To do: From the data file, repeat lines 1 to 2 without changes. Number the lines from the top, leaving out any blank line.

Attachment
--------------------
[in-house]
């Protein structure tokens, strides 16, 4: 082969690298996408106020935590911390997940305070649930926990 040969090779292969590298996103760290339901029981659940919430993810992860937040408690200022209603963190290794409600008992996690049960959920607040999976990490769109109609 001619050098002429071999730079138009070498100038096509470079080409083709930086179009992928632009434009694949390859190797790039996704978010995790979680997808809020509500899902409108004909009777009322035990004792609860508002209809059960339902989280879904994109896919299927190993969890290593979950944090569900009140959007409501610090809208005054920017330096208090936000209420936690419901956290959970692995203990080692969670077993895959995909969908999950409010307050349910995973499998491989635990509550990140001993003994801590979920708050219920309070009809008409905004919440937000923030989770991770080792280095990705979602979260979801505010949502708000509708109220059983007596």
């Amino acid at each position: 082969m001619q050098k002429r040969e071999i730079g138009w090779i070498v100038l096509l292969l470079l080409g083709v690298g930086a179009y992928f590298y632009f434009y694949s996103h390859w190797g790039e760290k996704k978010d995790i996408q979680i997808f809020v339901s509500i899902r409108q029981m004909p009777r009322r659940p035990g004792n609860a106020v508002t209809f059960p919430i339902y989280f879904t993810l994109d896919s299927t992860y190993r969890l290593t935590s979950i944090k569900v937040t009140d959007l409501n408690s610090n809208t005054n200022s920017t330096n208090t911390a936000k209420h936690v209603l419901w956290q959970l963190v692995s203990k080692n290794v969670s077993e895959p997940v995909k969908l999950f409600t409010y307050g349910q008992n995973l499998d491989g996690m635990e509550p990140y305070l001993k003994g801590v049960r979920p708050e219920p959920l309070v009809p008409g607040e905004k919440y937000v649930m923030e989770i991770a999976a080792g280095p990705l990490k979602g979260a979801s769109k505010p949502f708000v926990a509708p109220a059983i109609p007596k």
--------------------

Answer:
[in-house]
């Protein structure tokens, strides 16, 4: 082969690298996408106020935590911390997940305070649930926990 040969090779292969590298996103760290339901029981659940919430993810992860937040408690200022209603963190290794409600008992996690049960959920607040999976990490769109109609 001619050098002429071999730079138009070498100038096509470079080409083709930086179009992928632009434009694949390859190797790039996704978010995790979680997808809020509500899902409108004909009777009322035990004792609860508002209809059960339902989280879904994109896919299927190993969890290593979950944090569900009140959007409501610090809208005054920017330096208090936000209420936690419901956290959970692995203990080692969670077993895959995909969908999950409010307050349910995973499998491989635990509550990140001993003994801590979920708050219920309070009809008409905004919440937000923030989770991770080792280095990705979602979260979801505010949502708000509708109220059983007596």